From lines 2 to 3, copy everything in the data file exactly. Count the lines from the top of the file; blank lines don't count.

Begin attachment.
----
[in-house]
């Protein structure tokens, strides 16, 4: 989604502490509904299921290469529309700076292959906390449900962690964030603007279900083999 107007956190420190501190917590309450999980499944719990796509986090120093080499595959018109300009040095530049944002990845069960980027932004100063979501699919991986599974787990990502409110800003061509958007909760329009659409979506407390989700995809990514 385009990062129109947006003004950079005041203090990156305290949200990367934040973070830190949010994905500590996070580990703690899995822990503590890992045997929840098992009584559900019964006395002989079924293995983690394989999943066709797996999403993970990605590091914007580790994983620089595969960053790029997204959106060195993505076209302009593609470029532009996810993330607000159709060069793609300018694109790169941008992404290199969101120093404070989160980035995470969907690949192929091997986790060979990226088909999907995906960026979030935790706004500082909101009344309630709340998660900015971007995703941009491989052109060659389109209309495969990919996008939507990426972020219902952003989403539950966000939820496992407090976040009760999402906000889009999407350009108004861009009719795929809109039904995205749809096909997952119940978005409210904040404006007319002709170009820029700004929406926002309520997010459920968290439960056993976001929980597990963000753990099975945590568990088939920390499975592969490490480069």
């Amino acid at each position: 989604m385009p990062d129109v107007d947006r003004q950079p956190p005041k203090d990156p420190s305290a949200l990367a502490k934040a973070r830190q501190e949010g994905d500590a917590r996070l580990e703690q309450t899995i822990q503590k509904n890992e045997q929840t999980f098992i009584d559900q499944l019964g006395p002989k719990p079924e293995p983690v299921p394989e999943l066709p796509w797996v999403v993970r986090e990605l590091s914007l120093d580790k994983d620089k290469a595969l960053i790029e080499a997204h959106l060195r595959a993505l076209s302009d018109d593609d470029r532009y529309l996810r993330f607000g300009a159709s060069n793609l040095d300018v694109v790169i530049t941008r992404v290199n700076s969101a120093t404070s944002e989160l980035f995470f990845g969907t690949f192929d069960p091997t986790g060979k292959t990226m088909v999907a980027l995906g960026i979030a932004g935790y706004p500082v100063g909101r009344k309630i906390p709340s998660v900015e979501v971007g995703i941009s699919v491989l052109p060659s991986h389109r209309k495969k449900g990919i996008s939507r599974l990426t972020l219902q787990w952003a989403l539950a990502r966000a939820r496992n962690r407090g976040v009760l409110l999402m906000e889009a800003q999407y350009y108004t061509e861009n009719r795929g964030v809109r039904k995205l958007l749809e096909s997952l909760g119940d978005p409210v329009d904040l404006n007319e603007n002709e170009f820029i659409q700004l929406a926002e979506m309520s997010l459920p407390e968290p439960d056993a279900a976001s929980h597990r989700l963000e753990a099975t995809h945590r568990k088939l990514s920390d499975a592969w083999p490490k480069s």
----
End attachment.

């Protein structure tokens, strides 16, 4: 989604502490509904299921290469529309700076292959906390449900962690964030603007279900083999 107007956190420190501190917590309450999980499944719990796509986090120093080499595959018109300009040095530049944002990845069960980027932004100063979501699919991986599974787990990502409110800003061509958007909760329009659409979506407390989700995809990514 385009990062129109947006003004950079005041203090990156305290949200990367934040973070830190949010994905500590996070580990703690899995822990503590890992045997929840098992009584559900019964006395002989079924293995983690394989999943066709797996999403993970990605590091914007580790994983620089595969960053790029997204959106060195993505076209302009593609470029532009996810993330607000159709060069793609300018694109790169941008992404290199969101120093404070989160980035995470969907690949192929091997986790060979990226088909999907995906960026979030935790706004500082909101009344309630709340998660900015971007995703941009491989052109060659389109209309495969990919996008939507990426972020219902952003989403539950966000939820496992407090976040009760999402906000889009999407350009108004861009009719795929809109039904995205749809096909997952119940978005409210904040404006007319002709170009820029700004929406926002309520997010459920968290439960056993976001929980597990963000753990099975945590568990088939920390499975592969490490480069």
């Amino acid at each position: 989604m385009p990062d129109v107007d947006r003004q950079p956190p005041k203090d990156p420190s305290a949200l990367a502490k934040a973070r830190q501190e949010g994905d500590a917590r996070l580990e703690q309450t899995i822990q503590k509904n890992e045997q929840t999980f098992i009584d559900q499944l019964g006395p002989k719990p079924e293995p983690v299921p394989e999943l066709p796509w797996v999403v993970r986090e990605l590091s914007l120093d580790k994983d620089k290469a595969l960053i790029e080499a997204h959106l060195r595959a993505l076209s302009d018109d593609d470029r532009y529309l996810r993330f607000g300009a159709s060069n793609l040095d300018v694109v790169i530049t941008r992404v290199n700076s969101a120093t404070s944002e989160l980035f995470f990845g969907t690949f192929d069960p091997t986790g060979k292959t990226m088909v999907a980027l995906g960026i979030a932004g935790y706004p500082v100063g909101r009344k309630i906390p709340s998660v900015e979501v971007g995703i941009s699919v491989l052109p060659s991986h389109r209309k495969k449900g990919i996008s939507r599974l990426t972020l219902q787990w952003a989403l539950a990502r966000a939820r496992n962690r407090g976040v009760l409110l999402m906000e889009a800003q999407y350009y108004t061509e861009n009719r795929g964030v809109r039904k995205l958007l749809e096909s997952l909760g119940d978005p409210v329009d904040l404006n007319e603007n002709e170009f820029i659409q700004l929406a926002e979506m309520s997010l459920p407390e968290p439960d056993a279900a976001s929980h597990r989700l963000e753990a099975t995809h945590r568990k088939l990514s920390d499975a592969w083999p490490k480069s």